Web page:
With two highly successful podcasts, a best selling book, and appearances on hits like Broad City and Last Comic Standing, Robinson is on her way to becoming a one woman empire.

“Ambition is important because it pushes you outside of your comfort zone,” she says. “If something doesn’t work out creatively, oh well. You’ll learn something and then apply it to the next thing. You’re only ‘failing’ toward success, I think. So why not dream big, push yourself hard, and you’ll end up somewhere even better than what you imagined.”

Can we get a YAS, QUEEN, YAS?! 



Forget that Hilary Knight is fresh off a gold medal win in the IIHF Women’s World Championship, she knows that an even bigger win happened off the ice. Alongside her teammates, Knight put that championship on the line by threatening to boycott the tournament if USA Hockey couldn’t come to an agreement on equitable support. A month later, the team emerged from tense negotiations with a victory not just for Women’s Hockey, but women everywhere who are still fighting to be paid as much as our male peers.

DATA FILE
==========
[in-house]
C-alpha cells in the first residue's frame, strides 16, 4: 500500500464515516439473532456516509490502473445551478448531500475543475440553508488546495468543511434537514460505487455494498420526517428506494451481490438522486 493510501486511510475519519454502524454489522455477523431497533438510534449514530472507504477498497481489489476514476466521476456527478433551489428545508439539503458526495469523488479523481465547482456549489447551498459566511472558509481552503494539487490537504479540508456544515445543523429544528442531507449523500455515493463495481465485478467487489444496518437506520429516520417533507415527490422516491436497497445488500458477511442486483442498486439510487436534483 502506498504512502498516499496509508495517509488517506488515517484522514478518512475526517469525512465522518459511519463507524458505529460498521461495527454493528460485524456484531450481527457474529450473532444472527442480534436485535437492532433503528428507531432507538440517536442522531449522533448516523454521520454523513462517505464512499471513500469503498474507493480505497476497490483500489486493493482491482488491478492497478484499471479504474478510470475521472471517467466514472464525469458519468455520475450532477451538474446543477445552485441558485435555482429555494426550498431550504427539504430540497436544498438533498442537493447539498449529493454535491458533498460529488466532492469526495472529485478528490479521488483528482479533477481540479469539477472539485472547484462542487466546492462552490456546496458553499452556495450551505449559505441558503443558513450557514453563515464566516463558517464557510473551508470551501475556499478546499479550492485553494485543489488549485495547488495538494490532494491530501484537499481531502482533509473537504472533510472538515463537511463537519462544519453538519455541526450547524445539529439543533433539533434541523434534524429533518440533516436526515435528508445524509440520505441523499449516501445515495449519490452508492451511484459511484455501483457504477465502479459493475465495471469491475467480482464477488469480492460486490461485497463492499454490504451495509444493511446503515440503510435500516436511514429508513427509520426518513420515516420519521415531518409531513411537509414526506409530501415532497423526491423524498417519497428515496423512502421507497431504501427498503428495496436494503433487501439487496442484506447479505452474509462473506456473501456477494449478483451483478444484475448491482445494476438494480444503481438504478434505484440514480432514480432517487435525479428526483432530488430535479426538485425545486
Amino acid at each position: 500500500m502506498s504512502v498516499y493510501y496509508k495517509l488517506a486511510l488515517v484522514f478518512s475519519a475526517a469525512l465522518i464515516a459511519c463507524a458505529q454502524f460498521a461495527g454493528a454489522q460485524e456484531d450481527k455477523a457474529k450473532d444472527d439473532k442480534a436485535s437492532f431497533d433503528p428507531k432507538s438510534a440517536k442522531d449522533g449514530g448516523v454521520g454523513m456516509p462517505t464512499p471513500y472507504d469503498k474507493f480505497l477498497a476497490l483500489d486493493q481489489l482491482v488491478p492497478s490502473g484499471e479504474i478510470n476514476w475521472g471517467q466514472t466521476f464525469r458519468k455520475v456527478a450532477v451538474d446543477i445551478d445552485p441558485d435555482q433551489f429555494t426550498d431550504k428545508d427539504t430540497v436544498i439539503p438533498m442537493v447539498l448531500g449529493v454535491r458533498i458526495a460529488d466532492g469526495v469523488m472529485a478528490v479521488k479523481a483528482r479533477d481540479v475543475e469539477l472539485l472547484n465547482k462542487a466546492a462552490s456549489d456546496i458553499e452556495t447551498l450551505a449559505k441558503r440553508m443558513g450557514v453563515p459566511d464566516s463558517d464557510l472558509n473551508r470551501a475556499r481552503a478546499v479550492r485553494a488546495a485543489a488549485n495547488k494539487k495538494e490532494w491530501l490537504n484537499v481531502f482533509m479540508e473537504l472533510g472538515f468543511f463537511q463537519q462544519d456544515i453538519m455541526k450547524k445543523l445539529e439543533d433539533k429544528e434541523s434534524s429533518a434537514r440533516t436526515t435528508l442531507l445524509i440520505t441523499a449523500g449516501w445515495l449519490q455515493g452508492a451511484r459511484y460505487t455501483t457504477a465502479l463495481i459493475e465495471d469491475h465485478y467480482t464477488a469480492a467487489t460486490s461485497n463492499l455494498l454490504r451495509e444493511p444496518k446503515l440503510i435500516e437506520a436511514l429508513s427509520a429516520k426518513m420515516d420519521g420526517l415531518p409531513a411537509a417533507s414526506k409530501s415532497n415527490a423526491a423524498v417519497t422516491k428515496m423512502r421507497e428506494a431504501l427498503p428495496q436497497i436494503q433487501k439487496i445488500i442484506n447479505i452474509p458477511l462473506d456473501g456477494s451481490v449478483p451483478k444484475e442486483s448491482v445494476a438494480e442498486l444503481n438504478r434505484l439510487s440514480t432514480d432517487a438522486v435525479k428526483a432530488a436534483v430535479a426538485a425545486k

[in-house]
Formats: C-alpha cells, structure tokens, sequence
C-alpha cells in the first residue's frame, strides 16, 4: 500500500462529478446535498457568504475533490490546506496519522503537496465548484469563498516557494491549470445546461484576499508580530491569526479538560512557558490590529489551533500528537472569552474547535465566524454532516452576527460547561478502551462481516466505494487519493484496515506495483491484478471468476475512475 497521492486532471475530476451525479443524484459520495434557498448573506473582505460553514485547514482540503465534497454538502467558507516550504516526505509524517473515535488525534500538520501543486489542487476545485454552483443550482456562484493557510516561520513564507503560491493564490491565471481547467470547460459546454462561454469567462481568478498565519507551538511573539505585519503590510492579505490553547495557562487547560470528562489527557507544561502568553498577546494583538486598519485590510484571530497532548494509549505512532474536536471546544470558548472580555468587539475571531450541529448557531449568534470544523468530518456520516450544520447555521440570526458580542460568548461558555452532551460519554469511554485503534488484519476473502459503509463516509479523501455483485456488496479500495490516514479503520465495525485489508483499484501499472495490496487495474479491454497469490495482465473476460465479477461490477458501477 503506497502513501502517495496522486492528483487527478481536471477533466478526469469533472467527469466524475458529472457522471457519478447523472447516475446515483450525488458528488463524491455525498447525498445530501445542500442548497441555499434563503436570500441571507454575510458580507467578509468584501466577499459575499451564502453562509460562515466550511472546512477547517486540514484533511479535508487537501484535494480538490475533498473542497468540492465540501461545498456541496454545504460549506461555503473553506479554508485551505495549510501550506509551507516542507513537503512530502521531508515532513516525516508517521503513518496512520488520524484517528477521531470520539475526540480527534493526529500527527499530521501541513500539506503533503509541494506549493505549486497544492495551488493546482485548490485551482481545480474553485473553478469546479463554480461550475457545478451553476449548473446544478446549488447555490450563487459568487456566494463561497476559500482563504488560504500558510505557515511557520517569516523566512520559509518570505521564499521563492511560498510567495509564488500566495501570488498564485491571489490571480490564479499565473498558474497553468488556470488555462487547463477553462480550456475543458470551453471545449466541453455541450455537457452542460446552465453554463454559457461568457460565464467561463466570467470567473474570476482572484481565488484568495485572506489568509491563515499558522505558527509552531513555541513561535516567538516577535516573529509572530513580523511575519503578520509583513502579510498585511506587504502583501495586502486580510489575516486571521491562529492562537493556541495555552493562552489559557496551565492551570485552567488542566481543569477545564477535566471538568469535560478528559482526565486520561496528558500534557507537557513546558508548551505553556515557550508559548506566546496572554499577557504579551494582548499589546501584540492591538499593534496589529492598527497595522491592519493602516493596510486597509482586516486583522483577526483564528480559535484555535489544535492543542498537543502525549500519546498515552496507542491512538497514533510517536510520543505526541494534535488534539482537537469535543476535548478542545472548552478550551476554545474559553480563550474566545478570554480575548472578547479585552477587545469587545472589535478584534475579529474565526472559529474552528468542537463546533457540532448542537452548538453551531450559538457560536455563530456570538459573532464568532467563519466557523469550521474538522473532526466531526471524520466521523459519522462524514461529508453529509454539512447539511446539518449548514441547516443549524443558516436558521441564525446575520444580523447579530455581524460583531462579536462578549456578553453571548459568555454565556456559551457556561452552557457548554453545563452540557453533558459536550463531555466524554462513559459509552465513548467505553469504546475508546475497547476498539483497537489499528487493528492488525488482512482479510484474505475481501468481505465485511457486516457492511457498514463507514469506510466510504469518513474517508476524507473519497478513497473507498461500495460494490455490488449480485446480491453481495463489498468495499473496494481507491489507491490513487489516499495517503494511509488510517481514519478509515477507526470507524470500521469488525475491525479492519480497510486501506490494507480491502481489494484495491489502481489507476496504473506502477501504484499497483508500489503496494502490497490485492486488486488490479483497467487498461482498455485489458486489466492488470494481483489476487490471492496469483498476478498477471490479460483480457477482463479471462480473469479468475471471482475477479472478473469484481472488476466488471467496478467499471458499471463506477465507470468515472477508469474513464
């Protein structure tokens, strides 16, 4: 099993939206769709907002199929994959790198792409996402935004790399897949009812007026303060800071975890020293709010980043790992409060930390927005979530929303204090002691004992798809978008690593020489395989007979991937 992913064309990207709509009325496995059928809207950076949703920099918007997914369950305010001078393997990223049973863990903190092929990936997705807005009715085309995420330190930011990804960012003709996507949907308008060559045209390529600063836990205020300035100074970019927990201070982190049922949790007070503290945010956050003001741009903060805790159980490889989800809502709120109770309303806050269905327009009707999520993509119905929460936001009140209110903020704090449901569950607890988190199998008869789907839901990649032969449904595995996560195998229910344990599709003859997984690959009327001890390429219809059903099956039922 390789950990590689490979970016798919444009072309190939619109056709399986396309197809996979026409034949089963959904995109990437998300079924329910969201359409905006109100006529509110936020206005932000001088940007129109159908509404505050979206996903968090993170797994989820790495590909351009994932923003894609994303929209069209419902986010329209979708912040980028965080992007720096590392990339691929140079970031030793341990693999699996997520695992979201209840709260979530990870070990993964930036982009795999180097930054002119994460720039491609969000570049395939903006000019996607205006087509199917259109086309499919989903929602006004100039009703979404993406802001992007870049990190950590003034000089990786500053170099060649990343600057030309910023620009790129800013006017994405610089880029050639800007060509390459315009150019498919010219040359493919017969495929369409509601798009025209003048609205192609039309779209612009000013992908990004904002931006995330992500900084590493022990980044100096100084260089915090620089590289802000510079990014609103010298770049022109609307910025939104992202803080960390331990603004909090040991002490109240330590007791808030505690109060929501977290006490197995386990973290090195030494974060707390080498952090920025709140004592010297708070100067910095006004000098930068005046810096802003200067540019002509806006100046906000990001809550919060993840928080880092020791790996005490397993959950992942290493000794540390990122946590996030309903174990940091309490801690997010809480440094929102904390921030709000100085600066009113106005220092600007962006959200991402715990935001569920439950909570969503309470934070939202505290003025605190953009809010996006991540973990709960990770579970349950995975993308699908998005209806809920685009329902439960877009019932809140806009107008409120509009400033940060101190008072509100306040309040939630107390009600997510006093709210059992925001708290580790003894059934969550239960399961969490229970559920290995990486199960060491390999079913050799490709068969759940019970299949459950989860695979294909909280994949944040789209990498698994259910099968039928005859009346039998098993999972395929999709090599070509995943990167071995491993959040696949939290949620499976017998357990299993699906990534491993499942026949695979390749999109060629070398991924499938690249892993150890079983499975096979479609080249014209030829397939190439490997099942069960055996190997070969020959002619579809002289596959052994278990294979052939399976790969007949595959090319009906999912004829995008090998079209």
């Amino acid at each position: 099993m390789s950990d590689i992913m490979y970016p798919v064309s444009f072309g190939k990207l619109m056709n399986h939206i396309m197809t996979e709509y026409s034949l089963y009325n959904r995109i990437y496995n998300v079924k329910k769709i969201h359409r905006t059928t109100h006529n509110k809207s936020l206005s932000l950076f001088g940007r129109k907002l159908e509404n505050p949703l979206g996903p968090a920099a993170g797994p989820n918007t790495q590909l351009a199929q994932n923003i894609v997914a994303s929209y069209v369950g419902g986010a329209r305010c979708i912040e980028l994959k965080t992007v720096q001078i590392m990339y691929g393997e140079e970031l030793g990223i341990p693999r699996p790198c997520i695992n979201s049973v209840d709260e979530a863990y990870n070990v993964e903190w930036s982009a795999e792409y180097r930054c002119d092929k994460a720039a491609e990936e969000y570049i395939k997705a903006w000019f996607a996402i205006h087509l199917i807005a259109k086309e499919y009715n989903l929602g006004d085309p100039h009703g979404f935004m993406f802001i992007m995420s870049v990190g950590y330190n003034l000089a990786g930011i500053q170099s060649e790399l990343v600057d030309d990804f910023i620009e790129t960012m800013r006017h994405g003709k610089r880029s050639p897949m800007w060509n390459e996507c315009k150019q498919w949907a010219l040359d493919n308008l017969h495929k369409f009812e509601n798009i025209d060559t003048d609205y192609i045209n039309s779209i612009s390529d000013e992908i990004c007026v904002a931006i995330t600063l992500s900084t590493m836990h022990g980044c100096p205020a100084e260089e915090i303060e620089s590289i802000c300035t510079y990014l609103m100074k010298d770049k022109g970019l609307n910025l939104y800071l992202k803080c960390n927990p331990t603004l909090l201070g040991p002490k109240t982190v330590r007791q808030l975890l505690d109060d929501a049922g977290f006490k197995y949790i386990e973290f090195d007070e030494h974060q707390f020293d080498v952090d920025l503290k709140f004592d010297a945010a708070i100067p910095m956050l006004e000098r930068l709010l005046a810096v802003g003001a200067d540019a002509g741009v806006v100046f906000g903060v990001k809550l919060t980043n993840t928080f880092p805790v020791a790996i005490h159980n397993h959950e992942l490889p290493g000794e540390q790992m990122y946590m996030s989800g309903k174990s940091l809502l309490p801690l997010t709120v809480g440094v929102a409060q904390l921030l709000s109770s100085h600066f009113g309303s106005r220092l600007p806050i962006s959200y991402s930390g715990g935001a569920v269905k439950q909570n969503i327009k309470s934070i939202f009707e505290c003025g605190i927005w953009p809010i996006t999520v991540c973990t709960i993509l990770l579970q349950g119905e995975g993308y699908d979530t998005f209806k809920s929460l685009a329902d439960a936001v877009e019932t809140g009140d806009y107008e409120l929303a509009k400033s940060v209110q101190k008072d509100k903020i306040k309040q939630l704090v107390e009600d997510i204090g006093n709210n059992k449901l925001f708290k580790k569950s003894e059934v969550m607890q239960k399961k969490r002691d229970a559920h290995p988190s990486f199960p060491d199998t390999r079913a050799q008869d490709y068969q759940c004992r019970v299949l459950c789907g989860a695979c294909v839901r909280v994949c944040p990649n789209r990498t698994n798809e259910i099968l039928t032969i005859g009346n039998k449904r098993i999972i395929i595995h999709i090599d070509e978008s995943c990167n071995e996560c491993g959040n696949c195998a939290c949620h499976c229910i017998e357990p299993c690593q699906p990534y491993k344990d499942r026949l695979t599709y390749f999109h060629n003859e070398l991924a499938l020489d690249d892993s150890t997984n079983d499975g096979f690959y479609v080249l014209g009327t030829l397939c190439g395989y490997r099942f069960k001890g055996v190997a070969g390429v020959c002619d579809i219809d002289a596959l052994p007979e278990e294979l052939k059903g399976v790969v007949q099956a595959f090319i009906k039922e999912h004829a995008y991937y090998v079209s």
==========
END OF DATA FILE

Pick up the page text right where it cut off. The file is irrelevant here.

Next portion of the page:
“I love what I do,” says Knight. “When we gear up and take the ice, that is the moment when everything comes together. All the hard work, the ups and downs. I embrace the challenges, the small victories, the pressure, the moment, because I know that I gave everything and did everything I could do to represent the team and our country.”